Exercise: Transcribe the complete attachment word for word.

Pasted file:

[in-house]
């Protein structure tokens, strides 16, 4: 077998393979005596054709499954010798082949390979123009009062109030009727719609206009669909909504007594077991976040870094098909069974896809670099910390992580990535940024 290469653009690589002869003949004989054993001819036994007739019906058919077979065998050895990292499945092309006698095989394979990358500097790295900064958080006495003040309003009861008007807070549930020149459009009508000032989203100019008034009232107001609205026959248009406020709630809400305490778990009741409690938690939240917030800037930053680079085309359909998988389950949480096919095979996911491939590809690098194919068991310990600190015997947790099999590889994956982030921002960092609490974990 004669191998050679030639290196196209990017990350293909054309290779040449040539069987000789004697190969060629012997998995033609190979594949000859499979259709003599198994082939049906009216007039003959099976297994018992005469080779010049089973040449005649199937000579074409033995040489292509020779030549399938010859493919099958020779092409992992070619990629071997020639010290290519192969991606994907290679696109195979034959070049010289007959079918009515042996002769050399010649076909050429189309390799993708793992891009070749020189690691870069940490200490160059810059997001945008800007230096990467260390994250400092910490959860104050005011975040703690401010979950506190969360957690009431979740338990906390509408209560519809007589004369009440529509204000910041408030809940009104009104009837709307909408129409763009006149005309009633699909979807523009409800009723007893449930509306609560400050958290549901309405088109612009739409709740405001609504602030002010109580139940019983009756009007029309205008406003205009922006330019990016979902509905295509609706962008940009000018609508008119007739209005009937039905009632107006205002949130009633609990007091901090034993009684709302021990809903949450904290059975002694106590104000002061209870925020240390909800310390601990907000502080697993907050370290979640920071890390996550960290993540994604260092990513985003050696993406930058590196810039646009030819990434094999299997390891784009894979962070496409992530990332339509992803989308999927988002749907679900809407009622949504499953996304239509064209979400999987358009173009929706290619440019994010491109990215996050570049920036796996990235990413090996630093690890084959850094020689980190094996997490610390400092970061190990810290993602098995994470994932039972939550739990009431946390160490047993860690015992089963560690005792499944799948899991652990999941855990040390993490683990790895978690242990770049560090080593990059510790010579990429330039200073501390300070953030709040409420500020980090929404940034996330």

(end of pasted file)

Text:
[in-house]
């Protein structure tokens, strides 16, 4: 077998393979005596054709499954010798082949390979123009009062109030009727719609206009669909909504007594077991976040870094098909069974896809670099910390992580990535940024 290469653009690589002869003949004989054993001819036994007739019906058919077979065998050895990292499945092309006698095989394979990358500097790295900064958080006495003040309003009861008007807070549930020149459009009508000032989203100019008034009232107001609205026959248009406020709630809400305490778990009741409690938690939240917030800037930053680079085309359909998988389950949480096919095979996911491939590809690098194919068991310990600190015997947790099999590889994956982030921002960092609490974990 004669191998050679030639290196196209990017990350293909054309290779040449040539069987000789004697190969060629012997998995033609190979594949000859499979259709003599198994082939049906009216007039003959099976297994018992005469080779010049089973040449005649199937000579074409033995040489292509020779030549399938010859493919099958020779092409992992070619990629071997020639010290290519192969991606994907290679696109195979034959070049010289007959079918009515042996002769050399010649076909050429189309390799993708793992891009070749020189690691870069940490200490160059810059997001945008800007230096990467260390994250400092910490959860104050005011975040703690401010979950506190969360957690009431979740338990906390509408209560519809007589004369009440529509204000910041408030809940009104009104009837709307909408129409763009006149005309009633699909979807523009409800009723007893449930509306609560400050958290549901309405088109612009739409709740405001609504602030002010109580139940019983009756009007029309205008406003205009922006330019990016979902509905295509609706962008940009000018609508008119007739209005009937039905009632107006205002949130009633609990007091901090034993009684709302021990809903949450904290059975002694106590104000002061209870925020240390909800310390601990907000502080697993907050370290979640920071890390996550960290993540994604260092990513985003050696993406930058590196810039646009030819990434094999299997390891784009894979962070496409992530990332339509992803989308999927988002749907679900809407009622949504499953996304239509064209979400999987358009173009929706290619440019994010491109990215996050570049920036796996990235990413090996630093690890084959850094020689980190094996997490610390400092970061190990810290993602098995994470994932039972939550739990009431946390160490047993860690015992089963560690005792499944799948899991652990999941855990040390993490683990790895978690242990770049560090080593990059510790010579990429330039200073501390300070953030709040409420500020980090929404940034996330």